The South African racer, who contested 11 World Championship Grands Prix between 1967 and 1975, has died in Johannesburg aged 76. Born in Yorkshire, Charlton was best known for winning the South African Fl title six times from 1970 to 1975. His best GP result, 12th at Kyalami in 1970, came in a Scuderia Scribante Lotus 49C. The next year he raced a works Brabham BT33 in the South African GP, while his final World Championship outing was in a McLaren M23 in 1975. He contested four GPs in Europe, racing for Team Lotus at Silverstone in 1971.
The New Zealander died in hospital a few days after being injured when his Lola T332 crashed at speed in testing at Teretonga, after contact with another car. Born in Northern Ireland, Redmond, 65, spent most of his life in New Zealand and was one of the founding figures of the country’s Tasman Revival Formula 5000 series. His death has rocked the close-knit Historic Formula 5000 community, of which he was a popular member. He was due to come to the UK this summer for a number of races. He leaves a wife and two young children.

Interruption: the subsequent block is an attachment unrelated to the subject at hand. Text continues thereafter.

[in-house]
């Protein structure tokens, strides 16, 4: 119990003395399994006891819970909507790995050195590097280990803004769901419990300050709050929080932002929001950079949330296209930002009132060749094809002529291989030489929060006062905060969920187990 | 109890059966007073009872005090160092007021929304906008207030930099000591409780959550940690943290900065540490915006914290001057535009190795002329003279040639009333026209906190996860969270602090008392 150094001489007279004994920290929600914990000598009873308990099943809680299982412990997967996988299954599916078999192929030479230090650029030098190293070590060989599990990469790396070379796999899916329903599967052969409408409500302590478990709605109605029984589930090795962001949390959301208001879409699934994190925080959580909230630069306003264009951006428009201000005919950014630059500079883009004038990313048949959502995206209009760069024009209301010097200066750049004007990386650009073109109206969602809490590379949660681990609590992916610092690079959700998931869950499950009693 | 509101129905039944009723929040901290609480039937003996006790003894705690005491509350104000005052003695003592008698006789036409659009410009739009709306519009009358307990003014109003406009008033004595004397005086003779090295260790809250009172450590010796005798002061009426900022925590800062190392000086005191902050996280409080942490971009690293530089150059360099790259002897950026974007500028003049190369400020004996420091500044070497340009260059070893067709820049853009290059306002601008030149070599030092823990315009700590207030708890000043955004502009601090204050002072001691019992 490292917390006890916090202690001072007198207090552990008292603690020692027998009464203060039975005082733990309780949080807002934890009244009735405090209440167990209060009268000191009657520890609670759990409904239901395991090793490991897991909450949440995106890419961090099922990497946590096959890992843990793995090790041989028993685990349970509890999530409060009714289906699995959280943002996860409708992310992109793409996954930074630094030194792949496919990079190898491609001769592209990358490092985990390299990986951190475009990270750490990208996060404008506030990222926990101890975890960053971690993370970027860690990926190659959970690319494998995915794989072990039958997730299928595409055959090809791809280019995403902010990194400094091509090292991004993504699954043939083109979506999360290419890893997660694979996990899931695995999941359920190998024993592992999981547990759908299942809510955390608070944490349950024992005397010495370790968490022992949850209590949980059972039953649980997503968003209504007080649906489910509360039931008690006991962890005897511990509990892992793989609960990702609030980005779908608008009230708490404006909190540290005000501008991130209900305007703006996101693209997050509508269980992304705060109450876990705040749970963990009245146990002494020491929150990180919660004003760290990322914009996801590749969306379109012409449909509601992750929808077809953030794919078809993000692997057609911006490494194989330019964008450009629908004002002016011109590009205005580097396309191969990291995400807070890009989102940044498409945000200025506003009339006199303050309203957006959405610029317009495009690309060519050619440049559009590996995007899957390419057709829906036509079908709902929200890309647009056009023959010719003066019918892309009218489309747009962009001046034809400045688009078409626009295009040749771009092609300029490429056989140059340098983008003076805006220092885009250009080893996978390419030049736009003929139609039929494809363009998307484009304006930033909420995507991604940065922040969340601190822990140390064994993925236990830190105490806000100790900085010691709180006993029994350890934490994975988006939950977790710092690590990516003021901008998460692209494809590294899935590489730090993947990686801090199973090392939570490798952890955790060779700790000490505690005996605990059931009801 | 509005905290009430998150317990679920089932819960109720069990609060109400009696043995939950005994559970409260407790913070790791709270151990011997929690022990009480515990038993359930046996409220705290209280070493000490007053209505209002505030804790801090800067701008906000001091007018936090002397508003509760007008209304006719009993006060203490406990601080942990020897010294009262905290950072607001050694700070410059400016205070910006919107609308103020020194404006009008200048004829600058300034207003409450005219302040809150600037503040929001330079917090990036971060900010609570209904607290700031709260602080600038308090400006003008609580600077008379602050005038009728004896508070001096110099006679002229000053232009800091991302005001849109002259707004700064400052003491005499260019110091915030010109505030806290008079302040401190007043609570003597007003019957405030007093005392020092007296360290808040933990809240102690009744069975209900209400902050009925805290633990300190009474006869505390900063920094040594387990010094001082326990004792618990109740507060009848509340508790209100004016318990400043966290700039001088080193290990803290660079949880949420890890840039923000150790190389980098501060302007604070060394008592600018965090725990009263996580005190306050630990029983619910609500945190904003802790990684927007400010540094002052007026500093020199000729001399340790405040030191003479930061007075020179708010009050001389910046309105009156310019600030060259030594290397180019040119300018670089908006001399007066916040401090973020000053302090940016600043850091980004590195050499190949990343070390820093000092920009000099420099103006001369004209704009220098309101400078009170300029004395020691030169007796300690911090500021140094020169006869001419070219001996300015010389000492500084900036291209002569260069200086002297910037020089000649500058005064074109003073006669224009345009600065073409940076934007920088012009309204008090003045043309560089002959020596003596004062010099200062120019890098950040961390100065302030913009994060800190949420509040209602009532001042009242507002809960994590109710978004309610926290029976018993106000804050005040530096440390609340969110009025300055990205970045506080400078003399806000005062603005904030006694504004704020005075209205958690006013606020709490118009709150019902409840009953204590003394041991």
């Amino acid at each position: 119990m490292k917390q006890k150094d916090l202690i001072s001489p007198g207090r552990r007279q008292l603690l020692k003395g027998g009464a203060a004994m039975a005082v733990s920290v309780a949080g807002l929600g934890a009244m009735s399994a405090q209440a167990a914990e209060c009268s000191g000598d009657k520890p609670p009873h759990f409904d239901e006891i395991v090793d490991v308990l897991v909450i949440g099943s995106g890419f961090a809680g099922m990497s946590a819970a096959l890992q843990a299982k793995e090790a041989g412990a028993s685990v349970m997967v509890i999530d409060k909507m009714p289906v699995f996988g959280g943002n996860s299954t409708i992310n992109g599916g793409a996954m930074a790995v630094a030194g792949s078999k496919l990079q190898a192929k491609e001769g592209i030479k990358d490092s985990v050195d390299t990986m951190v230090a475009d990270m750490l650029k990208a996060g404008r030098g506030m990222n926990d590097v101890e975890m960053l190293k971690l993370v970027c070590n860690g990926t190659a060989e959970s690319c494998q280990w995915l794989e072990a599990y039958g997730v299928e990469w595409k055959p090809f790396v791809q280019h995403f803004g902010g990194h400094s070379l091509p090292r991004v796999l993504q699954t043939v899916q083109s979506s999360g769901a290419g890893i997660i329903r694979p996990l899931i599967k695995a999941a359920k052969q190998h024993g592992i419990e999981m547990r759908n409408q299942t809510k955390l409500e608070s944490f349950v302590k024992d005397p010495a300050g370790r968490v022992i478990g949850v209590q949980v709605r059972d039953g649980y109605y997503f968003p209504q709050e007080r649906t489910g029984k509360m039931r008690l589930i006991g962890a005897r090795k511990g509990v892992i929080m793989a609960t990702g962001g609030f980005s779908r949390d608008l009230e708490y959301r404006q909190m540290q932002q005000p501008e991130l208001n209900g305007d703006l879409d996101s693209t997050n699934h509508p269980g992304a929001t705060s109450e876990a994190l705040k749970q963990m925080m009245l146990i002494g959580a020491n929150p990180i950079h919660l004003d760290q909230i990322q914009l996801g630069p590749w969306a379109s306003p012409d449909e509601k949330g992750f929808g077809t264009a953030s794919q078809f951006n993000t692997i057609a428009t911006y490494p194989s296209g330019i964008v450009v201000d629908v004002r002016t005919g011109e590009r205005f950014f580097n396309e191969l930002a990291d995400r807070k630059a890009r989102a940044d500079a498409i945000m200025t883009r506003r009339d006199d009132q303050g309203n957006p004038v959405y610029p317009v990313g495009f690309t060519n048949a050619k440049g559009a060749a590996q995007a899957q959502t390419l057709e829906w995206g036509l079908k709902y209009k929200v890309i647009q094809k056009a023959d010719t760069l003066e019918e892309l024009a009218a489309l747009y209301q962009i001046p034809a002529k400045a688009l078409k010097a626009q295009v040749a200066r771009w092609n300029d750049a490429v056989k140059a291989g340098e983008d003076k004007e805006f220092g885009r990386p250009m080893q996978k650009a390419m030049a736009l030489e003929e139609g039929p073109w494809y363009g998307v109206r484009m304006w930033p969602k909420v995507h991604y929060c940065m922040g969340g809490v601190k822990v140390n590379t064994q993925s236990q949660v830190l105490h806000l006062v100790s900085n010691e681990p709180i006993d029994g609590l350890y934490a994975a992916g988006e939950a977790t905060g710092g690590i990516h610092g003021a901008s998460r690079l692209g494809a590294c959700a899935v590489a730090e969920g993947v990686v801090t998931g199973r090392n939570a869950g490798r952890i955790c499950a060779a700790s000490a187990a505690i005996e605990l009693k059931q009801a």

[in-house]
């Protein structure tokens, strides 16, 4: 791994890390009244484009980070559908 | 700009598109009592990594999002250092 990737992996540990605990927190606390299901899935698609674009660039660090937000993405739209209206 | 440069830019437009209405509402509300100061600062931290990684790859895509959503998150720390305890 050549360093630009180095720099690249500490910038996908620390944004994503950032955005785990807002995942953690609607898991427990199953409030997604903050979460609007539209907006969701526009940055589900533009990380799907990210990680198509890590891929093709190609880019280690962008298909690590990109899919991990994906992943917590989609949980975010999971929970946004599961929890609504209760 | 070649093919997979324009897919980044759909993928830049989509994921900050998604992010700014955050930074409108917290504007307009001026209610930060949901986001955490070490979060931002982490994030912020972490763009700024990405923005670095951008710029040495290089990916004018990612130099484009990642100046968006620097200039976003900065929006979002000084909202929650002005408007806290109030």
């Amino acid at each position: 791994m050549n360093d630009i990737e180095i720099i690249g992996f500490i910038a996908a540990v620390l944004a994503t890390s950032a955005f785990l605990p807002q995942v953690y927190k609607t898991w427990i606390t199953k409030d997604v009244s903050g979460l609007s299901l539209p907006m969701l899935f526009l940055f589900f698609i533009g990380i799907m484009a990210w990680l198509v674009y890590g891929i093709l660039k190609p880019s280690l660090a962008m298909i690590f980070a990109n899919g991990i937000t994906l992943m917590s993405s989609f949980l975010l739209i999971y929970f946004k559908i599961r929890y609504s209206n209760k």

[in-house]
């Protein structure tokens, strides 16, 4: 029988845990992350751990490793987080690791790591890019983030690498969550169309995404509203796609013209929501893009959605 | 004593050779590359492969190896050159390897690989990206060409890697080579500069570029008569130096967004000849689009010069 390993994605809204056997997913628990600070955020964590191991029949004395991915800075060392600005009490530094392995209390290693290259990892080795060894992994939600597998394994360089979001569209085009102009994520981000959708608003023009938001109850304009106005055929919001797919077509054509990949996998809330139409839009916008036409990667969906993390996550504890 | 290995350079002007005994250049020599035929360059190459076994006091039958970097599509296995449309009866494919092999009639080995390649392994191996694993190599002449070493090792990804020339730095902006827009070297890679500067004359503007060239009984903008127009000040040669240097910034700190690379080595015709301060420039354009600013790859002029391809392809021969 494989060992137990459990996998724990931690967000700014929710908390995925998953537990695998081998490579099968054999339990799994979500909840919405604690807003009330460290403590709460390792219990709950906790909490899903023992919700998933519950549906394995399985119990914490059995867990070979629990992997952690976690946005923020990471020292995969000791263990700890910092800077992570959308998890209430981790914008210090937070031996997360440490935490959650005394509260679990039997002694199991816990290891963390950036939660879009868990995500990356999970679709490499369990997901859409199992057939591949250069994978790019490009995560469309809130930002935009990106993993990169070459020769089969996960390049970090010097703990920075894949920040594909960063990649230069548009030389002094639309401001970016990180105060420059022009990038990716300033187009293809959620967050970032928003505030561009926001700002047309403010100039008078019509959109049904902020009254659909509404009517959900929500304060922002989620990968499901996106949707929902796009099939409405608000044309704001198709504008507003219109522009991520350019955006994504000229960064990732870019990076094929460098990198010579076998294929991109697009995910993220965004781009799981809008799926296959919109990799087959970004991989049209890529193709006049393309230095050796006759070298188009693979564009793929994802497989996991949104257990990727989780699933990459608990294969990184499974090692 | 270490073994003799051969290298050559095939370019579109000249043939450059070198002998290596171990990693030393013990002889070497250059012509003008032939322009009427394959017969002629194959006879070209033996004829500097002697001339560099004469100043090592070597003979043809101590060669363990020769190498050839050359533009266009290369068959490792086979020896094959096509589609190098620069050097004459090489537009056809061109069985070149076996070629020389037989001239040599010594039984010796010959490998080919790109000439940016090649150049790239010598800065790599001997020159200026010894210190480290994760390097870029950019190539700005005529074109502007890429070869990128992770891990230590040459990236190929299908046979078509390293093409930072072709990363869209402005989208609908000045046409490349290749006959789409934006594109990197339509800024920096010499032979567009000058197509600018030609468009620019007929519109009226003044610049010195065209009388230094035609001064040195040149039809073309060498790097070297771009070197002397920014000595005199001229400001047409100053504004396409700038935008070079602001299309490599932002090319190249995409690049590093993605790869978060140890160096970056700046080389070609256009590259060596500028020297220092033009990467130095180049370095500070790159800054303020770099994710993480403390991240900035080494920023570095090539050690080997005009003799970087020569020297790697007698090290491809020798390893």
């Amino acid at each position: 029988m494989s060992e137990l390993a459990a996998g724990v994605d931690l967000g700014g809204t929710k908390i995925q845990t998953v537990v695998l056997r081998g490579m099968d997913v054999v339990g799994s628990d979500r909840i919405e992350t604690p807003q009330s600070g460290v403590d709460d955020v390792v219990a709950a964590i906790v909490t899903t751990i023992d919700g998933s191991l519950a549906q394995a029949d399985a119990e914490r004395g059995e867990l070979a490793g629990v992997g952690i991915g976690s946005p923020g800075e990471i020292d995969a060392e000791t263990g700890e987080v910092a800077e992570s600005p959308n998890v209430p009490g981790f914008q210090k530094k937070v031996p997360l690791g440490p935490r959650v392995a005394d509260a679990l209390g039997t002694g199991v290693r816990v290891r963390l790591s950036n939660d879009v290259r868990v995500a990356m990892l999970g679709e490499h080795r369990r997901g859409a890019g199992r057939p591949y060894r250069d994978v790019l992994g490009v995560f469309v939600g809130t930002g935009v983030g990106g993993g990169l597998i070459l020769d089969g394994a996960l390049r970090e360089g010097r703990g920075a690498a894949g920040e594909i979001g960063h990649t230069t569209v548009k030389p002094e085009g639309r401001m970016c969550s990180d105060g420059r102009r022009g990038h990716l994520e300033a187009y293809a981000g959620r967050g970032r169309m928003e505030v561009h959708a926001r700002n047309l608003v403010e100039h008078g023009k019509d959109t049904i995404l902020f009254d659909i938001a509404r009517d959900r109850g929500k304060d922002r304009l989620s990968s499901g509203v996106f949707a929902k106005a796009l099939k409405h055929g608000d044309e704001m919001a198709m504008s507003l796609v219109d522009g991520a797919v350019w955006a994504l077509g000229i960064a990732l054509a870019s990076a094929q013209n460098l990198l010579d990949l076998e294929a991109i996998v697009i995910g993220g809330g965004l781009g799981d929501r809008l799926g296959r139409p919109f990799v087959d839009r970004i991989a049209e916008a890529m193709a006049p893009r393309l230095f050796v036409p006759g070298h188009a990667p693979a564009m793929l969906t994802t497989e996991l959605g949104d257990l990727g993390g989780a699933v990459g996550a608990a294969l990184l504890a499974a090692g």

The man responsible for saving Castle Combe and turning it into one of Britain’s most popular tracks died recently at the age of 77 after a stroke. A major influence in British motor sport through four decades, Strawford played a leading role in the BRSCC, the Motorsport Safety Fund and the Association of Motor Racing Circuit Owners and oversaw the creation of the Castle Combe Racing Club. Against major problems he re-established the track in the 1970s and eventually took over ownership, turning it into a thriving venue.